You may also want to focus on one thing you have done or will do such as, “What a great summer. I’m looking forward to some hikes I have planned.”

6. Wildflowers.
The wildflowers in Colorado are extraordinary this year because of all the rain. Down in Crested Butte the locals report seeing flowers that have not blossomed in years. But even here in Boulder, the flowers are extraordinary. Walk along the Mesa Trail right now and you will be treated to expansive fields filled with purple Wild Bergamot.
7. Find some water.
The water has done wonders for the wildflowers; imagine what it will do for you! Get in the water, or on the water, or next to the water. Hike by waterfalls, swim in a lake, wade in a river, boat on a reservoir, boogie board in the ocean. Ah water.

8. Eat outside.
Grill. Have friends over for a beer. Sit on your stoop and eat ice cream. Sometimes just a small shift in your routine such as where you cook or eat meals can make a lasting impact on how you feel about your summer experience.

9. Learn for next year.
Consider booking next year’s vacation now, so you have more choice about when to take off.  Some people find that if they vacation early in the summer, the relaxation effects their entire summer.
10. Celebrate Shabbat with the Adventure Rabbi community.
We will be on Flagstaff this Friday July 20, 2015 for a relaxing and joyous Shabbat service 6-7 pm followed by a picnic. More>>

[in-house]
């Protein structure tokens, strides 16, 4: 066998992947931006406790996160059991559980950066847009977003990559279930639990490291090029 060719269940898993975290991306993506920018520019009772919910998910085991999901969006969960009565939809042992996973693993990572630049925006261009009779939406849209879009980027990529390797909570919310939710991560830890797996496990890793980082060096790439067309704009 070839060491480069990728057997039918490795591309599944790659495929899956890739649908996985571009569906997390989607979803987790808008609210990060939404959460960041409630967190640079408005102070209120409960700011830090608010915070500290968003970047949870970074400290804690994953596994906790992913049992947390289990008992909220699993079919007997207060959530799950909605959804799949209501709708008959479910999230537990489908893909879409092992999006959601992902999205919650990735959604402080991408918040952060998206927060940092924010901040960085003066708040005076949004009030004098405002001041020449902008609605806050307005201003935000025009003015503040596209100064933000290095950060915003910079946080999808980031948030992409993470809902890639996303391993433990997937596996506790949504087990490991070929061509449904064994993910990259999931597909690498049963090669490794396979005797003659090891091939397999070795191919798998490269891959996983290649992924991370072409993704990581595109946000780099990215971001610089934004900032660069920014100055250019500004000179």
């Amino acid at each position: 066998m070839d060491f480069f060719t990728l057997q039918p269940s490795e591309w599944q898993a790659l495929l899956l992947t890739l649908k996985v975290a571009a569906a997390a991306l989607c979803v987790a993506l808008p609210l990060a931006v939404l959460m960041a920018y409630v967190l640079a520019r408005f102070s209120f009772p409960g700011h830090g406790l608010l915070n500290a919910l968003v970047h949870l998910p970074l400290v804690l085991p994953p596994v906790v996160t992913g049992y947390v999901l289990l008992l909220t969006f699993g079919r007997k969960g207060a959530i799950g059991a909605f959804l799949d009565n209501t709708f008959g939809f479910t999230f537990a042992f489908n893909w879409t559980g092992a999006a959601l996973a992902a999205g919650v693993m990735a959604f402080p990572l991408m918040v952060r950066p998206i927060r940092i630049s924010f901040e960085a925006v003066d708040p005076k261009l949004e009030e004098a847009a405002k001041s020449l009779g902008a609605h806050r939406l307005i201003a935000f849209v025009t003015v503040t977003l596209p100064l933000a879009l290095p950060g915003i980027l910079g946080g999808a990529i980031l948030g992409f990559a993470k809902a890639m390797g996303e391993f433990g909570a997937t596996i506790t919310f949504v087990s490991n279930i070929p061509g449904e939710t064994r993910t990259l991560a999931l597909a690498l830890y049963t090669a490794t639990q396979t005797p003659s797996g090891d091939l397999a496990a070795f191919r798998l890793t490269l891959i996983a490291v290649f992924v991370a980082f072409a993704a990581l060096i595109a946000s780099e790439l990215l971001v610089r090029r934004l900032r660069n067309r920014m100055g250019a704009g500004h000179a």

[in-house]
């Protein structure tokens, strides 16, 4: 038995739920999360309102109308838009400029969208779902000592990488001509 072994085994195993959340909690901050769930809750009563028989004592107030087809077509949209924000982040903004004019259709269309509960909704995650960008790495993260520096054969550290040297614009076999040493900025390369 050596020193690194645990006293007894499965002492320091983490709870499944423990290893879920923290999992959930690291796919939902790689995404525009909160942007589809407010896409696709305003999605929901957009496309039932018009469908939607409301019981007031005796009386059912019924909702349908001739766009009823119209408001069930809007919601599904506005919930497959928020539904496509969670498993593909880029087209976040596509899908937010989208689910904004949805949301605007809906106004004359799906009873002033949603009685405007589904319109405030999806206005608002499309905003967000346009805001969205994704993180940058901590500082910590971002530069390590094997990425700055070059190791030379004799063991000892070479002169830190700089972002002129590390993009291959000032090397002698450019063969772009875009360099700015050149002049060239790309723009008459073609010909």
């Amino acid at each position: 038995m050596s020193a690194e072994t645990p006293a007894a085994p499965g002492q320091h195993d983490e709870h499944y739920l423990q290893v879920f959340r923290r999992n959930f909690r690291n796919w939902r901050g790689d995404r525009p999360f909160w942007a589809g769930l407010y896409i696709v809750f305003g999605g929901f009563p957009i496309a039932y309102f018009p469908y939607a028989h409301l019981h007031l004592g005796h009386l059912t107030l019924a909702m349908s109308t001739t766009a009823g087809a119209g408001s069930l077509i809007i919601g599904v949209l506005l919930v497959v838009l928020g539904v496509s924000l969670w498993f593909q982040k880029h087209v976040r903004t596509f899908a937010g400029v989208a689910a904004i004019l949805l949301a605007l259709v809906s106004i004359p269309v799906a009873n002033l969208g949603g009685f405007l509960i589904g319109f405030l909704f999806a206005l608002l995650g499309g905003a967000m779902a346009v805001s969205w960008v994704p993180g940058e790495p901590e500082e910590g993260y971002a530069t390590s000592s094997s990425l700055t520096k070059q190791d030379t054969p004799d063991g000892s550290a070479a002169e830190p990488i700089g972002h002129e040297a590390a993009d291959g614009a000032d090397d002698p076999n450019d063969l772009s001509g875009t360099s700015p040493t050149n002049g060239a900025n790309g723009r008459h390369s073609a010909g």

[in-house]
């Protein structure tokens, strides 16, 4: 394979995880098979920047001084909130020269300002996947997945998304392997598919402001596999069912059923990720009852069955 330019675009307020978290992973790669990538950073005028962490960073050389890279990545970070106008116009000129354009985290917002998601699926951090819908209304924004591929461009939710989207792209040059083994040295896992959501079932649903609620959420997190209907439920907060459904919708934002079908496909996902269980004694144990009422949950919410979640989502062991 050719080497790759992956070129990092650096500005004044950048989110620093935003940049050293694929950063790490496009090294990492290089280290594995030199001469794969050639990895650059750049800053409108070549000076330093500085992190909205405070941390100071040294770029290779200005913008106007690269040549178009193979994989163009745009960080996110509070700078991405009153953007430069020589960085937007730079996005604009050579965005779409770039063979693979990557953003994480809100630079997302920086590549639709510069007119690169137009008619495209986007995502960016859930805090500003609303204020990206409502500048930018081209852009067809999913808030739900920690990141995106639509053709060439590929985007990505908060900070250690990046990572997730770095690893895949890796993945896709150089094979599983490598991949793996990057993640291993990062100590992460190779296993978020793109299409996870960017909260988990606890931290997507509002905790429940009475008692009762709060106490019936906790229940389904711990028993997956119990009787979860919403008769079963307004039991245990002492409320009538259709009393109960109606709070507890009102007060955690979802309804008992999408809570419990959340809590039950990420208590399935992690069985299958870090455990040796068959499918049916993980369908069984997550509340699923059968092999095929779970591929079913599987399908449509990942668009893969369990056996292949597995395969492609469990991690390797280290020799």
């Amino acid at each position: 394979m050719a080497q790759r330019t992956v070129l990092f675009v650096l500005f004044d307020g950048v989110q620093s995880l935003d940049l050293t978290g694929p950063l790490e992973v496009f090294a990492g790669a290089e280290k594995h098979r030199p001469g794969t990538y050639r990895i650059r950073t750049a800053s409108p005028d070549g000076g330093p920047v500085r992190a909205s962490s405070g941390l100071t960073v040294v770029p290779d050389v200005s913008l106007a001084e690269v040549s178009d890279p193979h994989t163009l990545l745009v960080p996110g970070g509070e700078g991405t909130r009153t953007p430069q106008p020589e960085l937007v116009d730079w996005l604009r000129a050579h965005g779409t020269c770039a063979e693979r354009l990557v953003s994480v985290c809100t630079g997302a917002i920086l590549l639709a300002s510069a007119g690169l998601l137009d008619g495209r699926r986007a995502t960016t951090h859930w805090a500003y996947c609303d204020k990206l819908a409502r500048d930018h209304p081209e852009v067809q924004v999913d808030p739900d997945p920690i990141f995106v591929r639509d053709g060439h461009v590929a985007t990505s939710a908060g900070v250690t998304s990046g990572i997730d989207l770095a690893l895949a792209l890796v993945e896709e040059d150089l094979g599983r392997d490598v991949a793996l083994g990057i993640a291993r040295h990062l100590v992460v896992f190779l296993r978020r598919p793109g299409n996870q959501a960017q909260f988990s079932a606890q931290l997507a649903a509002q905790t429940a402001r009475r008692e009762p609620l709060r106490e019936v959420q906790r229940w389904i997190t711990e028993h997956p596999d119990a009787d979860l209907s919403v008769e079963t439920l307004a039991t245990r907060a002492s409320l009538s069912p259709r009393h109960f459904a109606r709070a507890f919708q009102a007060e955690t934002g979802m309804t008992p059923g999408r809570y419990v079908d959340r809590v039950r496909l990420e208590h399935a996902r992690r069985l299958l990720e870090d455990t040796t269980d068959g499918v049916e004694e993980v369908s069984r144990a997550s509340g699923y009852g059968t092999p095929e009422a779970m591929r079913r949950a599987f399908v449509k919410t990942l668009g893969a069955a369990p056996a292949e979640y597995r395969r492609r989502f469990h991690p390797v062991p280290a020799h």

Our summer Shabbat hikes have also been delightful this summer and there is one Sat Aug 8  Shabbat Hike for families w/ kids More>>

Nothing says summer like Shabbat outdoors, surrounded by old friends and potential new ones, while looking out at the great views over Boulder, Colorado.
Here is a checklist of great summer activities to get you started:
  • Go on a longer than usual hike/ bike/ run/ swim
  • Attend an outdoor concert
  • Have a picnic
  • Draw on the sidewalk with chalk
  • Bake something with peaches
  • Have friends over for dinner
  • Spit watermelon seeds
  • Run through a sprinkler
  • Camp
  • Backpack
  • Eat an ice cream cone
  • Pick (i.e. harvest) something from a garden or farm
  • Read a novel
  • Sit under a tree and read a book
  • Do nothing
  • Attend an Adventure Rabbi Shabbat service or hike
I hope these tips help you soak in summer! Let me know how it goes or what ideas you have. You can reach me here >>

Tuesday, March 17, 2015

What my Kids Know about Passover

Jodie Books just did a quick blog post about the Seder in the Desert book, by Jamie Korngold, photos by Jeff Finkelstein:

One day  my husband Jeff and I were playing the word association game with our children. You know the one: I say “birthday,” then you say “party,” then the next person says “cake,”the next person says “presents” until we run out of things to say and move to the next subject.

“Passover,” started my husband Jeff.

“Seder plate,” said Sadie.

“Frogs,” said Ori.

“Camping,’ said Sadie

“Hiking to the arch,”,said Ori.

Jeff and I looked at each other and laughed. What a wonderful, unique understanding of Passover we have created for our children.
Read more: